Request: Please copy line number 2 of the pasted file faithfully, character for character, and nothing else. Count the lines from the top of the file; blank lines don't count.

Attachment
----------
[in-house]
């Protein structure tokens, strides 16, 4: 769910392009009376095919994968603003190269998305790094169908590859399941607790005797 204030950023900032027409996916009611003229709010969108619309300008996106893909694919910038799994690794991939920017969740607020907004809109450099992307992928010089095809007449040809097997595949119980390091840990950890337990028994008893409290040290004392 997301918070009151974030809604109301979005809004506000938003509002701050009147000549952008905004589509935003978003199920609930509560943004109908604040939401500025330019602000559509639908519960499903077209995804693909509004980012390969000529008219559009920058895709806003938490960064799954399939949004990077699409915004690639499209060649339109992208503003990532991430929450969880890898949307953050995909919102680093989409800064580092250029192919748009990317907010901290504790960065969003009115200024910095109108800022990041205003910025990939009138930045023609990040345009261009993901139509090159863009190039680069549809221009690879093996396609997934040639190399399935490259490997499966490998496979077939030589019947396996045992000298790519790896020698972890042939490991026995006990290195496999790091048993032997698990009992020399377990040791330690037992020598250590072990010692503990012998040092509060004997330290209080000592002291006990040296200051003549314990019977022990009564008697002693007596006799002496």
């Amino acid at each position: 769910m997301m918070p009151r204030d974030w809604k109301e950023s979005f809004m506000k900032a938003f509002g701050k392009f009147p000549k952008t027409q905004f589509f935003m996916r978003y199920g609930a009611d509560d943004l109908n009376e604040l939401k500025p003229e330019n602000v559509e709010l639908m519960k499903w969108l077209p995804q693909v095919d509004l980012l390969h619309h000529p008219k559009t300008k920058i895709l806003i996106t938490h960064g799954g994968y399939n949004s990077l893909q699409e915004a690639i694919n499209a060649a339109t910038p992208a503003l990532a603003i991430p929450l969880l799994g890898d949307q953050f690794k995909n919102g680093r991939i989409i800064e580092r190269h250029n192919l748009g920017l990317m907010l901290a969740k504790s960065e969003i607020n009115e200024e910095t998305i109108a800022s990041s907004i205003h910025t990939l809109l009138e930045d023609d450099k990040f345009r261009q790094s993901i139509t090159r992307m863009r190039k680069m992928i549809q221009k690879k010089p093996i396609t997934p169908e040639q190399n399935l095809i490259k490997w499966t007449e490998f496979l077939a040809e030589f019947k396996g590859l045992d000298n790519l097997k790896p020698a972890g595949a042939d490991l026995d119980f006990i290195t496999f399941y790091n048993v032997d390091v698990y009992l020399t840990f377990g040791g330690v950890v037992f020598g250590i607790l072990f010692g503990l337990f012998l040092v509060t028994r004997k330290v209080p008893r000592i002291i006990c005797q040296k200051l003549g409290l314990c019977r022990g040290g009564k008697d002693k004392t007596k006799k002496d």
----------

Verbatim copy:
């Protein structure tokens, strides 16, 4: 769910392009009376095919994968603003190269998305790094169908590859399941607790005797 204030950023900032027409996916009611003229709010969108619309300008996106893909694919910038799994690794991939920017969740607020907004809109450099992307992928010089095809007449040809097997595949119980390091840990950890337990028994008893409290040290004392 997301918070009151974030809604109301979005809004506000938003509002701050009147000549952008905004589509935003978003199920609930509560943004109908604040939401500025330019602000559509639908519960499903077209995804693909509004980012390969000529008219559009920058895709806003938490960064799954399939949004990077699409915004690639499209060649339109992208503003990532991430929450969880890898949307953050995909919102680093989409800064580092250029192919748009990317907010901290504790960065969003009115200024910095109108800022990041205003910025990939009138930045023609990040345009261009993901139509090159863009190039680069549809221009690879093996396609997934040639190399399935490259490997499966490998496979077939030589019947396996045992000298790519790896020698972890042939490991026995006990290195496999790091048993032997698990009992020399377990040791330690037992020598250590072990010692503990012998040092509060004997330290209080000592002291006990040296200051003549314990019977022990009564008697002693007596006799002496």